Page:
5.  There were significant delays in the implementation of structural reforms. In particular, the liberalization of petroleum product imports and the privatization of the refinery company (SIR—Société ivoirienne de raffinage) were not carried out as planned. As electricity and petroleum product prices were not adjusted in line with the significant increases in the international prices of oil and gas, deficits totaling an estimated CFAF 57 billion were incurred for the electricity sector and CFAF 40 billion for the SIR and the distribution companies at end-2000. Also, economic governance problems continued. In particular, the claims payable by defaulting exporters to the coffee and cocoa stabilization fund (CAISTAB—Caisse de stabilisation et de soutient des prix des productions agricoles) were not recovered. Moreover, the penalties to be levied on these exporters were not effected.

III.  Staff-Monitored Program for the Period July–December 2001

6.  The objective of the staff-monitored program (SMP) is to restore confidence in macroeconomic management and to establish a track record of policy implementation that will lay the basis for the resumption of an IMF-supported program under the PRGF. The major elements of the SMP are the stabilization of public finances, the implementation of key structural reforms, and the restoration of normal financial relations with all external partners.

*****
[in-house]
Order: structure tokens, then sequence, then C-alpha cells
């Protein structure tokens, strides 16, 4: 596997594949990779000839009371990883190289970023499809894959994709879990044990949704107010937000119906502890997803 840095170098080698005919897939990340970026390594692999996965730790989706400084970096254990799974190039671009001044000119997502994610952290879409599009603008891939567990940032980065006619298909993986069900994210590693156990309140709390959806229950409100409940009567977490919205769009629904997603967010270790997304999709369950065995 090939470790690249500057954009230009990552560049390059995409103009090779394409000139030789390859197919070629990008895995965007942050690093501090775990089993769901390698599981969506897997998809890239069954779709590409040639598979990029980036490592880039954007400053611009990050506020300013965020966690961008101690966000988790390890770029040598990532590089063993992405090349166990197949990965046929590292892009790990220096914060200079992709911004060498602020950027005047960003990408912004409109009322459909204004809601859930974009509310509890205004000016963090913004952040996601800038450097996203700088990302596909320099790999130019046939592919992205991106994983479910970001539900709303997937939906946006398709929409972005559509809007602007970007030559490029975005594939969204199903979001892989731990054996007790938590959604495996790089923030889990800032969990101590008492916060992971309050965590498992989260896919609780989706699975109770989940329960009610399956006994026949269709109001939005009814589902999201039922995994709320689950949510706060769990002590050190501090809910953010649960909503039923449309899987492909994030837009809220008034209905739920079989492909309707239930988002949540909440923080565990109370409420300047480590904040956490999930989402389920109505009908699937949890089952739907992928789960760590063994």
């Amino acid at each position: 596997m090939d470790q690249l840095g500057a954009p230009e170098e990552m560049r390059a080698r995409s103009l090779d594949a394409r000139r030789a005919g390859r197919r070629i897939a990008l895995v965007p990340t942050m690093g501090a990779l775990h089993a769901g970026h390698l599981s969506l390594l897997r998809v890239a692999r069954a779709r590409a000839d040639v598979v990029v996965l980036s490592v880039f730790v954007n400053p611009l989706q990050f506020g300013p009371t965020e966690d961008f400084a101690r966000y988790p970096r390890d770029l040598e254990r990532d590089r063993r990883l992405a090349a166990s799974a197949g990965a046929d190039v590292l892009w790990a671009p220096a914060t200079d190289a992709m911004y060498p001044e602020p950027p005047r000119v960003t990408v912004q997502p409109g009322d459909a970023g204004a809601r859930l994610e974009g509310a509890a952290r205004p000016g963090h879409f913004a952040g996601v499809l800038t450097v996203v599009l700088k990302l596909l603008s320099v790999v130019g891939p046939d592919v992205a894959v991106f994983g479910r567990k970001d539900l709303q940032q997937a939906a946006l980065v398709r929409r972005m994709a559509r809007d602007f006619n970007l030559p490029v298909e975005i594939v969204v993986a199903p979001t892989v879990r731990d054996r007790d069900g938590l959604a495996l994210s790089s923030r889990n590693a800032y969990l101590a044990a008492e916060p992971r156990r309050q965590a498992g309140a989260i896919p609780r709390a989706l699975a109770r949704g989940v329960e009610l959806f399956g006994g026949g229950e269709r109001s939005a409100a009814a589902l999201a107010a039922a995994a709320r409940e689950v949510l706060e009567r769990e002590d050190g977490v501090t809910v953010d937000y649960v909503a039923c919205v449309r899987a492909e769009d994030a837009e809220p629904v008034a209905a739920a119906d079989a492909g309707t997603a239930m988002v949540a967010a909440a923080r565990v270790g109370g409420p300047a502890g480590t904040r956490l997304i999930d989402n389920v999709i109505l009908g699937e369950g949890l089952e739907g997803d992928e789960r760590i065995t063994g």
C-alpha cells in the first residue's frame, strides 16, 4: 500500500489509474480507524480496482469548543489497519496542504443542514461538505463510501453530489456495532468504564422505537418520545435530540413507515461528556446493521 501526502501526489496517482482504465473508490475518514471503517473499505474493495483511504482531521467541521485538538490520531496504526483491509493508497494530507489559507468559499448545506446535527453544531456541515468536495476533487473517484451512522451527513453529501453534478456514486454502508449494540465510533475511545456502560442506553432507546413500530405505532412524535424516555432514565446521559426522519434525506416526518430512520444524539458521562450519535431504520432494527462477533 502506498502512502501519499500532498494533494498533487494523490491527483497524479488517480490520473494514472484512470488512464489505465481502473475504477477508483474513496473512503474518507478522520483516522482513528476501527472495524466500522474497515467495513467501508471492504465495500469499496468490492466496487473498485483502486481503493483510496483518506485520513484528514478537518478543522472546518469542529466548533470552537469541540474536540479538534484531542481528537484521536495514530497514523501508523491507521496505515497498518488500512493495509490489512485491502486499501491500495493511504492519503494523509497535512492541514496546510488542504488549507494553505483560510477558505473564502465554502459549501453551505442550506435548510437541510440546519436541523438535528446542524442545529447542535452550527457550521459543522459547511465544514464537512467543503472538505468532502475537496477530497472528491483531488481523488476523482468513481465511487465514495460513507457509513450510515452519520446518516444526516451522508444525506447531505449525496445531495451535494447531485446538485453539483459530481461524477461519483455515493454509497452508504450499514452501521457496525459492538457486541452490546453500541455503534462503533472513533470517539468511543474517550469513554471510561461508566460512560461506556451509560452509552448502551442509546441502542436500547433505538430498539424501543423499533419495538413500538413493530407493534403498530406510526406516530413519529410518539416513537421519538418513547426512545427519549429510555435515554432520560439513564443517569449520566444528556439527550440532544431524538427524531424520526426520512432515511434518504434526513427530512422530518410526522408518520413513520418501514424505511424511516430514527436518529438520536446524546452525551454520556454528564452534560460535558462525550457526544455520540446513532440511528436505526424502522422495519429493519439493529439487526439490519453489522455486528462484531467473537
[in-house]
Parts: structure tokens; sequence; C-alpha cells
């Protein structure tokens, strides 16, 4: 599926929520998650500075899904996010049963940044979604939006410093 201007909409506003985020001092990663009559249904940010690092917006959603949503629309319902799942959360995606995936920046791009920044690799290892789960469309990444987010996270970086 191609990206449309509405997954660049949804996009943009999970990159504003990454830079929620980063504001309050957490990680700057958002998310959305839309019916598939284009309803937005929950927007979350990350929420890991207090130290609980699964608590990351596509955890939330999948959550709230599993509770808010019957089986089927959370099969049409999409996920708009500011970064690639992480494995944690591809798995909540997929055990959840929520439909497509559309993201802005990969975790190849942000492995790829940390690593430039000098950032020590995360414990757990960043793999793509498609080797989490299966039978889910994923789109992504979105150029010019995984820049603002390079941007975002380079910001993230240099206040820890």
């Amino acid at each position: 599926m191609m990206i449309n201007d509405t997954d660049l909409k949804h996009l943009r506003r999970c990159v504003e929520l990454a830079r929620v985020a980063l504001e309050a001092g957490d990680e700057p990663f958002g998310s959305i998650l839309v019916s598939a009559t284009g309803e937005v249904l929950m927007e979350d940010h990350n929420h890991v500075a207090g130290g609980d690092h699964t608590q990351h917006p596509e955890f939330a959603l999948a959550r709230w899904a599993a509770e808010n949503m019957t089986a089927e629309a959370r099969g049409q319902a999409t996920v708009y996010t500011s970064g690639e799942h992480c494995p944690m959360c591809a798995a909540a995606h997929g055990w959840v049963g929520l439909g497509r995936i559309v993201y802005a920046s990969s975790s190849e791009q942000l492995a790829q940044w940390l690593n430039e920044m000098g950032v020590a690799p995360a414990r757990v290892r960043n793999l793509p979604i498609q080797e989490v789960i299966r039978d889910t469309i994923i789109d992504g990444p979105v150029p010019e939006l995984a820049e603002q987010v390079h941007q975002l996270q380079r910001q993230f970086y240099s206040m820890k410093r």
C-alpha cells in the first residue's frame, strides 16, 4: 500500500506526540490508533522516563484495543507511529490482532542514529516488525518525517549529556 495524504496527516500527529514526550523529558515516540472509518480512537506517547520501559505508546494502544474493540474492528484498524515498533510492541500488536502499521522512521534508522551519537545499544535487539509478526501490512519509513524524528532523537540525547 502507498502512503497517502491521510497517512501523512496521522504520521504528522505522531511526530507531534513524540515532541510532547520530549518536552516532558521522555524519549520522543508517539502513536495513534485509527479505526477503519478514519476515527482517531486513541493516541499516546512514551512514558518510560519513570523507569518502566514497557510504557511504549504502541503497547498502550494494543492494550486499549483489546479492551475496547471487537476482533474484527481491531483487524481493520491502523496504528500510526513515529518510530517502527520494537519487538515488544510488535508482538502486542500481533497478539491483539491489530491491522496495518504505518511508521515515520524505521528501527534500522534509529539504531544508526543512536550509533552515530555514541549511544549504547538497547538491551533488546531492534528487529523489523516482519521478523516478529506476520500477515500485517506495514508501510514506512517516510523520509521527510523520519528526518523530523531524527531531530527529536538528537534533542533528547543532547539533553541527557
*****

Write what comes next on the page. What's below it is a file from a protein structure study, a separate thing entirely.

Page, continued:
7.  Given the uncertainty surrounding the mobilization of external resources and the steep decline in coffee and cocoa production, the SMP does not foresee a resumption of economic growth in 2001. Inflation is forecast at about 4 percent in annual average terms, largely owing to higher prices for food and energy products. The external current account deficit is projected to remain at about 5½ percent of GDP, owing to the weakness of exports.

A.  Public Finances